'I am calling batsman back even in World Cup final' - Jos Buttler joins running-out non-striker debate with weird statement
'No one wants to see them in the game because they always create such a talking point,' added Buttler.
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All-rounder Deepti Sharma and the India team have caused quite an uproar in the English cricketing fraternity since the bowler ran England’s Charlie Dean out at the non-striker’s end for backing up too far. A lot of former and current English players such as Stuart Broad, James Anderson, Sam Billings and Nasser Hussain, among others, have condemned the act for not withholding the spirit of the game. And the latest on the list is the England limited-overs captain, Jos Buttler.
Buttler, who has been at the receiving end of a non-striker runout twice in his career, said that he would withdraw the appeal in case this mode of runout occurs even in a World Cup final. He claimed that no one wants to see it in the game because it becomes the talking point when it should be about the contest between bat and ball.
“No, I am calling the batsman back,” Buttler told Talk Sport. “No one wants to see them in the game because they always create such a talking point when it should be about the battle between bat and ball and watching great games of cricket.”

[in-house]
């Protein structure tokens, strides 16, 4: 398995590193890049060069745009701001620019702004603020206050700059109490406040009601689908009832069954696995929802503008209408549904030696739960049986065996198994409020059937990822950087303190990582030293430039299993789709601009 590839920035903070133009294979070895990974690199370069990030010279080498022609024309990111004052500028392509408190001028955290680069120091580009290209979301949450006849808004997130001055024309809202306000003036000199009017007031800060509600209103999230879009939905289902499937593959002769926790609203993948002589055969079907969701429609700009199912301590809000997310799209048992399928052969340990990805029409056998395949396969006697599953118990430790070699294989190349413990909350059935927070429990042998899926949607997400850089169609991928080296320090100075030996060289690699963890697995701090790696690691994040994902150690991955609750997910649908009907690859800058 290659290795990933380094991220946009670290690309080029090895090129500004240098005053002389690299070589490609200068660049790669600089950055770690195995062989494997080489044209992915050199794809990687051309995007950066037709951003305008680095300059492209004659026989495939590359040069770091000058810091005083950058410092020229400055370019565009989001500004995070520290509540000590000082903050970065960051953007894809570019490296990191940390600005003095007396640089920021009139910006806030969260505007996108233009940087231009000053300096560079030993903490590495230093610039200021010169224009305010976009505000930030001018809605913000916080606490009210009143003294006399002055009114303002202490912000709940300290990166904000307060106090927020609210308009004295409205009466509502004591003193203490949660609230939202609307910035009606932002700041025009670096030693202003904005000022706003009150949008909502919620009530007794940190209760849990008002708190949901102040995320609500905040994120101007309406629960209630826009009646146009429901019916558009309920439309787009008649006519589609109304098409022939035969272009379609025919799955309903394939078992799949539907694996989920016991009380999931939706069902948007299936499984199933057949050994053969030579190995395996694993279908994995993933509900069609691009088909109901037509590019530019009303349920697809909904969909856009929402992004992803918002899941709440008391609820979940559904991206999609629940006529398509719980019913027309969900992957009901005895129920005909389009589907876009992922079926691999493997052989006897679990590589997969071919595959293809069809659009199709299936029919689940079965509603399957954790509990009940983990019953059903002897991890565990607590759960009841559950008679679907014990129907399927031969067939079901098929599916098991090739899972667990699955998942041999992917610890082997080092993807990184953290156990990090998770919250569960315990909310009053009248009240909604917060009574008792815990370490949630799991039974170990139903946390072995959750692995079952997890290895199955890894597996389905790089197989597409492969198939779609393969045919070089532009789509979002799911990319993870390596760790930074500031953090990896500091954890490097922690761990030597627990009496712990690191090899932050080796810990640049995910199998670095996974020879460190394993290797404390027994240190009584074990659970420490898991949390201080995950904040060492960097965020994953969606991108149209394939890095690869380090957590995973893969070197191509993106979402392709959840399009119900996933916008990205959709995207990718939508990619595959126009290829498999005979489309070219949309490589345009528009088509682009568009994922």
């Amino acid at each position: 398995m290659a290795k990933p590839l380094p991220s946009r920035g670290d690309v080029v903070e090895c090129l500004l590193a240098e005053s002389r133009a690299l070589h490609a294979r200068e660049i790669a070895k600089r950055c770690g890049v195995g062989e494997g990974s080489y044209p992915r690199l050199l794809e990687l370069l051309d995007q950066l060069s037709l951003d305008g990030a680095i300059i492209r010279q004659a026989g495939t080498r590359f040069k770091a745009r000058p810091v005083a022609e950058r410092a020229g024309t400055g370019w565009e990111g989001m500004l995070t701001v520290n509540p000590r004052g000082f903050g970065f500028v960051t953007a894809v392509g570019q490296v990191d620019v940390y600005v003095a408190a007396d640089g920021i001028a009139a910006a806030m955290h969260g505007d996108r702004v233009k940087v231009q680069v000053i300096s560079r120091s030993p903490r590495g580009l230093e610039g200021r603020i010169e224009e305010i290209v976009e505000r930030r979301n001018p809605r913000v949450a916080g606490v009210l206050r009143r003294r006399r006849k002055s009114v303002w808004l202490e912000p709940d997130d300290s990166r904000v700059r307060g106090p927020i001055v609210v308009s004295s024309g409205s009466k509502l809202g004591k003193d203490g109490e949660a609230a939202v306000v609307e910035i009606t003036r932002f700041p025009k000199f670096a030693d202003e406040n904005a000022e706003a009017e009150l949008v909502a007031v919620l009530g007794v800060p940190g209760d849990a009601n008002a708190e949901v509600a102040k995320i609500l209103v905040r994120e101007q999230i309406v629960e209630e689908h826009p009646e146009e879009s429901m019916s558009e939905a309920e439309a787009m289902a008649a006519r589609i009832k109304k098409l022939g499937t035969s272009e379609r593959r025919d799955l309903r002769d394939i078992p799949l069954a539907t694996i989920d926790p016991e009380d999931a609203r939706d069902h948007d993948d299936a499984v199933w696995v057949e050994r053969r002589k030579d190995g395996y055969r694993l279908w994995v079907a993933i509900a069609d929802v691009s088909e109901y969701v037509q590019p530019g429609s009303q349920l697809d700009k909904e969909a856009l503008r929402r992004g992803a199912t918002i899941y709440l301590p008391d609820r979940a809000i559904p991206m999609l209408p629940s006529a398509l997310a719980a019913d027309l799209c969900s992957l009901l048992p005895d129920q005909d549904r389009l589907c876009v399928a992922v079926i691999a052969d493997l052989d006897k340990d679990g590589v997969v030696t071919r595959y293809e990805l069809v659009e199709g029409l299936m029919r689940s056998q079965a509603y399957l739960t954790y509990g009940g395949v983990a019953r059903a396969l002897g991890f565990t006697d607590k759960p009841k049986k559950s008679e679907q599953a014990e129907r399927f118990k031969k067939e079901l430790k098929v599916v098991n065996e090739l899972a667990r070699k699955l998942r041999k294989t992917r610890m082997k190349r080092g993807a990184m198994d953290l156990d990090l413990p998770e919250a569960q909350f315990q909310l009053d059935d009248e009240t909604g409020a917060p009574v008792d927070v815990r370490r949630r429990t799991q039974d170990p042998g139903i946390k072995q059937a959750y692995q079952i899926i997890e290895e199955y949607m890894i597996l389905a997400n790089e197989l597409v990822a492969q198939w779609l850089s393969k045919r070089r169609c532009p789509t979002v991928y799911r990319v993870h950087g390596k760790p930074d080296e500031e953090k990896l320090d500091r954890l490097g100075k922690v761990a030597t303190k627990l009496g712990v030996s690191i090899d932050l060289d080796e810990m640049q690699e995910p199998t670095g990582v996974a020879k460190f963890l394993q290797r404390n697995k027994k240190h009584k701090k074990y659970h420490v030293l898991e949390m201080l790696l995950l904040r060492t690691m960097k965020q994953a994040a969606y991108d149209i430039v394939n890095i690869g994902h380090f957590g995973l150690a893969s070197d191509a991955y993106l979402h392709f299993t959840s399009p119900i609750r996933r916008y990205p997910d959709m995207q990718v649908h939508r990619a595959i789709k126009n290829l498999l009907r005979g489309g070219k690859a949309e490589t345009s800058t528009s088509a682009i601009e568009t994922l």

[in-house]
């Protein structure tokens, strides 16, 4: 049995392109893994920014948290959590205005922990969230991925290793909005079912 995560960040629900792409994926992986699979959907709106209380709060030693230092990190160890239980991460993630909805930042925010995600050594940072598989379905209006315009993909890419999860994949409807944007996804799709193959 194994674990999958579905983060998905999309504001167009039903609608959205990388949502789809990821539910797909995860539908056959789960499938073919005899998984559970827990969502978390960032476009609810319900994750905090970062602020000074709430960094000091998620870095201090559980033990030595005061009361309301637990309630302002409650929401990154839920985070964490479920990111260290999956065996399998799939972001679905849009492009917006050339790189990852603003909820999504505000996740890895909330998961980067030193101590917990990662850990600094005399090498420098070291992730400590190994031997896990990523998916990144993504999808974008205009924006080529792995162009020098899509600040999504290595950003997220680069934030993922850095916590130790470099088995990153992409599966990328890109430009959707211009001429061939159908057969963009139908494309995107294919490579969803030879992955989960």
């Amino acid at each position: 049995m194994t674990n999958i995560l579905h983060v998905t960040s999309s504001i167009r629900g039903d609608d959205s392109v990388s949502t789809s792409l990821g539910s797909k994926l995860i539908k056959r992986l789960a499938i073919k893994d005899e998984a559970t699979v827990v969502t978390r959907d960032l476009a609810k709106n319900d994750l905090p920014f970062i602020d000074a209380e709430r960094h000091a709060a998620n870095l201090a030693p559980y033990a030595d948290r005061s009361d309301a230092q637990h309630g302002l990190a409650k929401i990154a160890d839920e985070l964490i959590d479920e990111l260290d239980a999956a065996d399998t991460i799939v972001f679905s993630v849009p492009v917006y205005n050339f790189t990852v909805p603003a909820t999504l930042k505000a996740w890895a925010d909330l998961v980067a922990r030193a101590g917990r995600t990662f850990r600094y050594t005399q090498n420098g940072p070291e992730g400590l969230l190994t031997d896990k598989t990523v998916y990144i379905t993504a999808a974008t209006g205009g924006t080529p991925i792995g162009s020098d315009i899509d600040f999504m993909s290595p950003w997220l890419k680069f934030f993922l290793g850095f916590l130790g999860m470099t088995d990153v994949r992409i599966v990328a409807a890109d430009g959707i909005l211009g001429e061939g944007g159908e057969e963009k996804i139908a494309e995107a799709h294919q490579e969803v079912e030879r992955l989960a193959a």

They always seem to happen at unsavoury times: Jos Buttler
Buttler admits that the rule of non-striker runout is in place so that players do not get an unfair advantage. However, the England skipper reckons that they always occur at “unsavoury” times. He also feels that there are a lot of grey areas in the wording of the law, which he feels should be made clearer.
“They always seem to happen at unsavoury times,” expressed the 32-year-old. “I understand you have to have the rule there so people can’t just gain an unfair advantage, but I think they should re-word it because the way the law is written gives a lot of grey areas – with the “expected to bowl” part so maybe if they just tightened that up," he added.
It's within the laws of the game and even MCC has reiterated that a non-striker runout is not unfair by any means. Meanwhile, former Australian pacer Jason Gillespie has strongly disagreed with the popular belief that the runout defeats sportsmanship.
Gillespie wrote on Twitter, “Play by the laws and the game will take care of itself.” Even the England batter, Alex Hales, backed Sharma and the mode of dismissal. He tweeted, “It wouldn’t be an issue if batters simply remained in the crease until the ball has left the hand.”